2011-Cruise-556xAfter Tracy Arm, we headed towards the Pack Creek Bear Viewing Area near Windfall Harbor in the Seymour Canal. Last year we went to the Anan Wildlife Viewing Area. The two have different feels. Anan is very intimate because the viewing platform is only 50 yards or so directly above a plunging stream. At Pack Creek, you are more distant and the surroundings are more open. 2011-Cruise-591xBoth are worth the trip.

2011-Cruise-627xFrom Pack Creek we headed towards Sitka via Peril Strait, enjoying several quiet anchorages along the way.

2010-08-004xOn the last day of the cruise, instead of going directly from our anchorage in the Magoun Islands to Sitka, we threw in a loop out into Sitka Sound around St Lazaria Island, a protected island for sea birds. On the way back in, we got the last item on the to punch  list of things to see, sea otters.

  Date Destination Distance
  7/5/2011 Deception Cove 22.5
  7/6/2011 Petersburg 44.9
  7/7/2011 Sandborn Canal 55.0
  7/8/2011 Tracy Arm Cove 38.9
  7/9/2011 Tracy Arm Cove 49.5
  7/10/2011 Windfall Harbor 43.6
  7/11/2011 Windfall Harbor 0.0
  7/12/2011 Henry’s Arm – Pybus Bay 49.8
  7/13/2011 Ell Cove 45.0
  7/14/2011 Appleton Cove 31.4
  7/15/2011 Magoun Islands 39.0
  7/16/2011 Sitka 30.4
    Total miles (nm) traveled this leg 450.0
    Total miles (nm) traveled to date 1667.5

Wednesday, July 6, 2011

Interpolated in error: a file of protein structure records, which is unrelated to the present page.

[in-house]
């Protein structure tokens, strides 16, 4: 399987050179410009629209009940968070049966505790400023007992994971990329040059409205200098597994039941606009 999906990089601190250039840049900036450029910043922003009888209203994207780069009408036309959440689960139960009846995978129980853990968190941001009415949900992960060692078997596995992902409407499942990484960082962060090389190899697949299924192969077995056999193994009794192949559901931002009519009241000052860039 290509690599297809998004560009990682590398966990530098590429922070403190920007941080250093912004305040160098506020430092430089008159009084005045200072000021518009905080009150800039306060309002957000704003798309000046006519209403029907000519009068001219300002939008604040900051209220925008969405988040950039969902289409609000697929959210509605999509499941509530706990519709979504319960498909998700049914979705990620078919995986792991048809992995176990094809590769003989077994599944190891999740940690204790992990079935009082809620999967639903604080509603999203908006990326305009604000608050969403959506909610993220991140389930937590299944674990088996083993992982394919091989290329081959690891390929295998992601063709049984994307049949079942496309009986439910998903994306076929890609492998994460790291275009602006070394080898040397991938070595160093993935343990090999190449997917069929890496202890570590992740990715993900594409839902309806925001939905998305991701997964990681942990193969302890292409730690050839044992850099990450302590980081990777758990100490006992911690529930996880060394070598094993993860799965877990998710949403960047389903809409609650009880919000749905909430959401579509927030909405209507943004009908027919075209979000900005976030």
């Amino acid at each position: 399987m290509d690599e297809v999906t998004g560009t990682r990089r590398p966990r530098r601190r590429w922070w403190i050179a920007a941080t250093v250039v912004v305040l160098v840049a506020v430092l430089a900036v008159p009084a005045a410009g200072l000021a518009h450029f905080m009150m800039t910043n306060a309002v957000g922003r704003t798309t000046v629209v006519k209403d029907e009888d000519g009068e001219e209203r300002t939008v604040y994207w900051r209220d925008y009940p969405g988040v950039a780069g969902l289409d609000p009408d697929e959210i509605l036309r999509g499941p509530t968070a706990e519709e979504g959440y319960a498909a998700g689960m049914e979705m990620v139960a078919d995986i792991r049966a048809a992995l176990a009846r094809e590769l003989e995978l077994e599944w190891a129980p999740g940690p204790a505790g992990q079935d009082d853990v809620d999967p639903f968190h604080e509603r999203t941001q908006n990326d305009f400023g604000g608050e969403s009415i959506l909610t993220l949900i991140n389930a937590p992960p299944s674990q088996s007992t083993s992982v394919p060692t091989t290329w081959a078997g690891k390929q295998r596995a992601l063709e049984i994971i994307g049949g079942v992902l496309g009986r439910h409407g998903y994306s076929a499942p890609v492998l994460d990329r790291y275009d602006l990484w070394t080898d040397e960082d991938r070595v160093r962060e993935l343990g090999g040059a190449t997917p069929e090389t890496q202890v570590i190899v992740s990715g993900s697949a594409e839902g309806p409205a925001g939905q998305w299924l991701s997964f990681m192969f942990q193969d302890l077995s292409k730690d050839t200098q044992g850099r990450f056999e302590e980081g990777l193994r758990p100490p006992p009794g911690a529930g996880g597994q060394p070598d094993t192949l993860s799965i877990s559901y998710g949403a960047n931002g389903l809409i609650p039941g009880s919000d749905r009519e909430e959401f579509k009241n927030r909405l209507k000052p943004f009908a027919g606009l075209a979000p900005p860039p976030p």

Independence Day Holiday in Wrangell

At the Seattle Boat Show some of the smaller Alaska communities send representatives from their ports to encourage recreational boaters to visit. While talking with the Wrangell Harbor master, she claimed that Wrangell had the best 4th of July celebration in SE Alaska.

After spending the extended holiday weekend in Wrangell, we can’t say their the best since we haven’t seen other towns but Wrangell sets a pretty high bar for the others. If they can work on the weather, they’d be hard to beat. Here is a collection of photos from the events we saw.

They had a “trash fishing” tournament for kids and anything caught with a hand line at the city dock counted.

2011-Cruise-310x Of course, there was a parade down main street.
They had a logging contest involving various cutting skills and a log rolling contest (brrrr!).2011-Cruise-327x 2011-Cruise-335x

The festivities culminated in a fireworks display over the harbor done by the fire fighters that was pretty impressive.